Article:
3. In Staying Churches, programs become the end rather than a means to an end. If you have been involved in a local church for any length of time, you have likely been exposed to a plethora of church programming. In Southern Baptist life there is no shortage of programs. Church programming is like television programming. Cable companies offer channels that satisfy the interest of the viewers in almost every conceivable way (music, fashion, sports, cooking, travel, news, DIY, etc.) Churches utilize programs to minister to a wide variety of people (children, students, adults, seniors, single-moms, military, etc.) There is nothing inherently wrong with this approach. One size does not fit all. One single ministry approach does not fit all. Problems arise when churches view the programming as the end and not the means to an end. Staying churches fiercely defend their programs. As churches stack program atop program atop program, resources such as time, money, people, and energy are stretched and exhausted.
The question to be asked is not, “What program should we add now?” The real question is, “Do the programs we currently use aid in fulfilling our purpose?” I’ll talk more about evaluation later in this series. For now, let me share one thing about evaluating programs. The nostalgia of certain ministry programs makes it difficult to honestly evaluate their effectiveness. Statements such as, “My son was saved in AWANA”, “We have always had Sunday School”, and “We’re Southern Baptist, we must have…” speak to hold that programs can have on the congregation. I am not advocating stopping ministry programs for the sake of stopping them. Any stoppage of programs should come after careful consideration and study. Why be careful? Do you remember how you felt when your favorite television was canceled? It’s the same for the church.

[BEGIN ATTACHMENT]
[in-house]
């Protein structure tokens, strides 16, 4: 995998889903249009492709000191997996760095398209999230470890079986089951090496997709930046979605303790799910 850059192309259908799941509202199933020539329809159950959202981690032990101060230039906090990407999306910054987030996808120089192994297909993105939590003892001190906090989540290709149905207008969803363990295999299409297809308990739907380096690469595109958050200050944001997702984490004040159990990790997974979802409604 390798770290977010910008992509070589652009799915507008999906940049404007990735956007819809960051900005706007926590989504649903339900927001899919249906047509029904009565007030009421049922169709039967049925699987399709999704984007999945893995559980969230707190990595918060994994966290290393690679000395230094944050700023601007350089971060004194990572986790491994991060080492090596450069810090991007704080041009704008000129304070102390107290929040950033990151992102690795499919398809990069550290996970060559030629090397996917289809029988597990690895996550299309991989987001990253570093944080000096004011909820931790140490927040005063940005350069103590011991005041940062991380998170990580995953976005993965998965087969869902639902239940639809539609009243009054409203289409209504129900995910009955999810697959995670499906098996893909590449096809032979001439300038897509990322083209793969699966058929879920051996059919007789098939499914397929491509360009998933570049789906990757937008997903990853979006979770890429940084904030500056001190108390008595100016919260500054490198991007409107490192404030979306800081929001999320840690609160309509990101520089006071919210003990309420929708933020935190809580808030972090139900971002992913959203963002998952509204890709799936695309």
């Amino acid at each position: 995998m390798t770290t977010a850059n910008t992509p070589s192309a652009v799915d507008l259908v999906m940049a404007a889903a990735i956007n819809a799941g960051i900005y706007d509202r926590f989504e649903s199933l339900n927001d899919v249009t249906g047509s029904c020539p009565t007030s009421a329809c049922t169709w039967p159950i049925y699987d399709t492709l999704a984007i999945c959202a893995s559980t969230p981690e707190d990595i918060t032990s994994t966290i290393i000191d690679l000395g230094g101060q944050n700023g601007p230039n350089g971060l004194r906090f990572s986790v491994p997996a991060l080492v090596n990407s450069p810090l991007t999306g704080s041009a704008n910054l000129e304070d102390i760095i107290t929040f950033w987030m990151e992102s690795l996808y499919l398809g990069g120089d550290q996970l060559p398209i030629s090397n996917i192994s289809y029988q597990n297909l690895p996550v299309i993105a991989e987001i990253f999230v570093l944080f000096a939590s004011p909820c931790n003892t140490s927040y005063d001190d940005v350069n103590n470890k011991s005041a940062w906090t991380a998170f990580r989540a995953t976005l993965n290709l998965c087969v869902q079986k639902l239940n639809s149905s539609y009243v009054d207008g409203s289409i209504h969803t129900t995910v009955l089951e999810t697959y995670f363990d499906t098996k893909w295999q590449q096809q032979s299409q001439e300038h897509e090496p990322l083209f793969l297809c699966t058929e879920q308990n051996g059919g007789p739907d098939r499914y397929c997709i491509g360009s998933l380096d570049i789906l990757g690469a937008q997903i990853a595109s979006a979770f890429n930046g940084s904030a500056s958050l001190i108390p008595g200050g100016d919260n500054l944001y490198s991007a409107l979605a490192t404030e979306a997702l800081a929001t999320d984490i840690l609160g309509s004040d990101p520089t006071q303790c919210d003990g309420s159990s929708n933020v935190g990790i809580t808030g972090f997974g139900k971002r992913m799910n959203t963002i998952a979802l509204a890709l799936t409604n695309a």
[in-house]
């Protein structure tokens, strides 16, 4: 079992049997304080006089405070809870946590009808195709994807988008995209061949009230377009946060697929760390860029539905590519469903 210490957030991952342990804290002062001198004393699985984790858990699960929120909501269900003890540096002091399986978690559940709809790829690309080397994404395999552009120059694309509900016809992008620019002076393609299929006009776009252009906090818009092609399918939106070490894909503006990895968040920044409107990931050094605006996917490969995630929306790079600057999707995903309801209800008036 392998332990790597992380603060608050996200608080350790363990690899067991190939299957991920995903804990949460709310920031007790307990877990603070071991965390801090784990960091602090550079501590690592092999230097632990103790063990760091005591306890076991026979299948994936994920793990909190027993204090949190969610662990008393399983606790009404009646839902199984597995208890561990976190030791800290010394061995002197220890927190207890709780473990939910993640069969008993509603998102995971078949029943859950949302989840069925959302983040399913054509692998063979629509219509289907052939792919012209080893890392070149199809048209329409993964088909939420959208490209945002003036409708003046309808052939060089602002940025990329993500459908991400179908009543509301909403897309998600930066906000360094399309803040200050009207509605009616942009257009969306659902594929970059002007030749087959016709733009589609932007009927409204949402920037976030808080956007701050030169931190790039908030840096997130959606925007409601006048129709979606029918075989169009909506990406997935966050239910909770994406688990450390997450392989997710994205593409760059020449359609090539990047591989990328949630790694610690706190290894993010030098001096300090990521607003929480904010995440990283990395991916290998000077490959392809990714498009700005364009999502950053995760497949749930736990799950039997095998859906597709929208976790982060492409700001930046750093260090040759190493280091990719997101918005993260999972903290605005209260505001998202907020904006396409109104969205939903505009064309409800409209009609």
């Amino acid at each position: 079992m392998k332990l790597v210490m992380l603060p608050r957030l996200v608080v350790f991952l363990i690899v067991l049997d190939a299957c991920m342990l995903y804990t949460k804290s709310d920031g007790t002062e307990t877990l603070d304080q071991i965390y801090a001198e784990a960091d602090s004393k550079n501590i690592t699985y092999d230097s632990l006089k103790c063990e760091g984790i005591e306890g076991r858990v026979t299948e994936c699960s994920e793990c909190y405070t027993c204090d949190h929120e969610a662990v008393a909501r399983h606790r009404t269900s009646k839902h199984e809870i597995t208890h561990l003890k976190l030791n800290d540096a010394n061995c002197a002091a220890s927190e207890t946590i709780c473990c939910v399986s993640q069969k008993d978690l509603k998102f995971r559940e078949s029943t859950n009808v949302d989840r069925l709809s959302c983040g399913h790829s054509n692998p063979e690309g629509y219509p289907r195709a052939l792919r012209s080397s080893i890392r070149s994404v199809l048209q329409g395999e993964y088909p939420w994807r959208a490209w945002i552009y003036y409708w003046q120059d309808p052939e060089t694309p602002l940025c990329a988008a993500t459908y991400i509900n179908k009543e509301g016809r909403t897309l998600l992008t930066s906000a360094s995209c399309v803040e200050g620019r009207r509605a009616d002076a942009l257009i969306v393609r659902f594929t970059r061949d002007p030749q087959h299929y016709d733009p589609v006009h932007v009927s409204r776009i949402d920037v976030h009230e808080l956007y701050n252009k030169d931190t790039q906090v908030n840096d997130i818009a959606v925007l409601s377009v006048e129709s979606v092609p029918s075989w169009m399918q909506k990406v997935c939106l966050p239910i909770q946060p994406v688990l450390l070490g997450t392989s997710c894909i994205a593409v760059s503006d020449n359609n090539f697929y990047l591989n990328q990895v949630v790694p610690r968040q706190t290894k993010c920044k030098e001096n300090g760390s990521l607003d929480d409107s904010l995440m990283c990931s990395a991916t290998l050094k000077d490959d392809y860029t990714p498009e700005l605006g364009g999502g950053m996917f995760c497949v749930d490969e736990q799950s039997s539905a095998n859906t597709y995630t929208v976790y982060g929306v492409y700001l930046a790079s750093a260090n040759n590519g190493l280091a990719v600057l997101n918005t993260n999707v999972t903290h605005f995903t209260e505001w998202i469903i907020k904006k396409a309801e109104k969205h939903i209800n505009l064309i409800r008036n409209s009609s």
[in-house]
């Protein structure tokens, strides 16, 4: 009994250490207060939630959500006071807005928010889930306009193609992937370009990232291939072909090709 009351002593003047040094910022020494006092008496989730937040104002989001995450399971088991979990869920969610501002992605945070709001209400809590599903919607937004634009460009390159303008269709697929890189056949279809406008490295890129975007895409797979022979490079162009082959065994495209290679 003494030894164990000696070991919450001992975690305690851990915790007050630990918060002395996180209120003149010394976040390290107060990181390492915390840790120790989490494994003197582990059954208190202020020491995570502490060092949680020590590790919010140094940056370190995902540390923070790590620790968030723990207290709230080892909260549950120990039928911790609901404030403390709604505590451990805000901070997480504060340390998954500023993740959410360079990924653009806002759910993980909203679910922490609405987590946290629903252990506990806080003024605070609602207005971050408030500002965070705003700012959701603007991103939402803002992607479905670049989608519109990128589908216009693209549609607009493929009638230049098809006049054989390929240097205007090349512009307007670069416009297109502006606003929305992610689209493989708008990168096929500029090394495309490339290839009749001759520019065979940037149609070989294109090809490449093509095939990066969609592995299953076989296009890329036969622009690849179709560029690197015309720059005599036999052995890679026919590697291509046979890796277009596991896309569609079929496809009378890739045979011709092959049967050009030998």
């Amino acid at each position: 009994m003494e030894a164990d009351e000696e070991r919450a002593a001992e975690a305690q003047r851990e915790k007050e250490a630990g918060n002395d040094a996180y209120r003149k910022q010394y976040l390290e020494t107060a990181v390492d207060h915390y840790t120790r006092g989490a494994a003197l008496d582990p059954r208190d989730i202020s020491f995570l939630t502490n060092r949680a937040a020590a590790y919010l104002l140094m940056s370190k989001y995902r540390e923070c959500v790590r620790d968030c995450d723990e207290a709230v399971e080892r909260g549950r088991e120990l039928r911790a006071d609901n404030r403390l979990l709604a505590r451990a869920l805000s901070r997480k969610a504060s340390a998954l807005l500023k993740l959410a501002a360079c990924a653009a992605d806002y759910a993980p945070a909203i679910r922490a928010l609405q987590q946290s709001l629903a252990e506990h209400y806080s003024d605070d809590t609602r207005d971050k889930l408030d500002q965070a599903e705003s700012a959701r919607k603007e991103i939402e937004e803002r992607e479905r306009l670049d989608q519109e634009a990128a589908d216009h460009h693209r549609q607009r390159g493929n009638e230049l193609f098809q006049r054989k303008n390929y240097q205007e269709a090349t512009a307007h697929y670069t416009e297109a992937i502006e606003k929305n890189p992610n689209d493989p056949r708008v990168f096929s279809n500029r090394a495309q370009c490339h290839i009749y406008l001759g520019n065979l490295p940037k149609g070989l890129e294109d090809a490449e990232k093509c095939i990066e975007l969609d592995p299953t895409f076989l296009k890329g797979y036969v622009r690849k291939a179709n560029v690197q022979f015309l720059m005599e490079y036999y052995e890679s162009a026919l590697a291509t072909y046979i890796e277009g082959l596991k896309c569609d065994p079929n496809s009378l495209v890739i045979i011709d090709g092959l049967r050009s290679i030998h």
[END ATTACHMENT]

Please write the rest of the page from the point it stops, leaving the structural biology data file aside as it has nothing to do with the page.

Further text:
4. Staying Churches prefer sending money so others may “do ministry” instead of doing ministry themselves. This is common. Throughout the church year, most churches take up offerings for various missions causes. As Southern Baptists, we collect at least three. Staying churches believe simply giving money is sufficient as far as missions involvement. Why? It is easy. It is clean. It is guilt-relieving. It is the path of least resistance when it comes to mission work. I had a former church member tell me, “That’s what we pay missionaries for.” This tells me that people believe ministry belongs to “professionals.”
It is one thing to give money to a cause or ministry. After all, ministry requires funding. It is something different to involve yourself in the lives of others and get your hands dirty. There is a blessing in serving people, sacrificing time and comfort, and seeing first-hand the gospel at work in the lives of others. There is a blessing missed when we only write a check. As far as giving to missions offerings as our sole involvement in missions, think about this. The majority of missions offerings that churches collect are not for the benefit of their local community. Who is reaching them?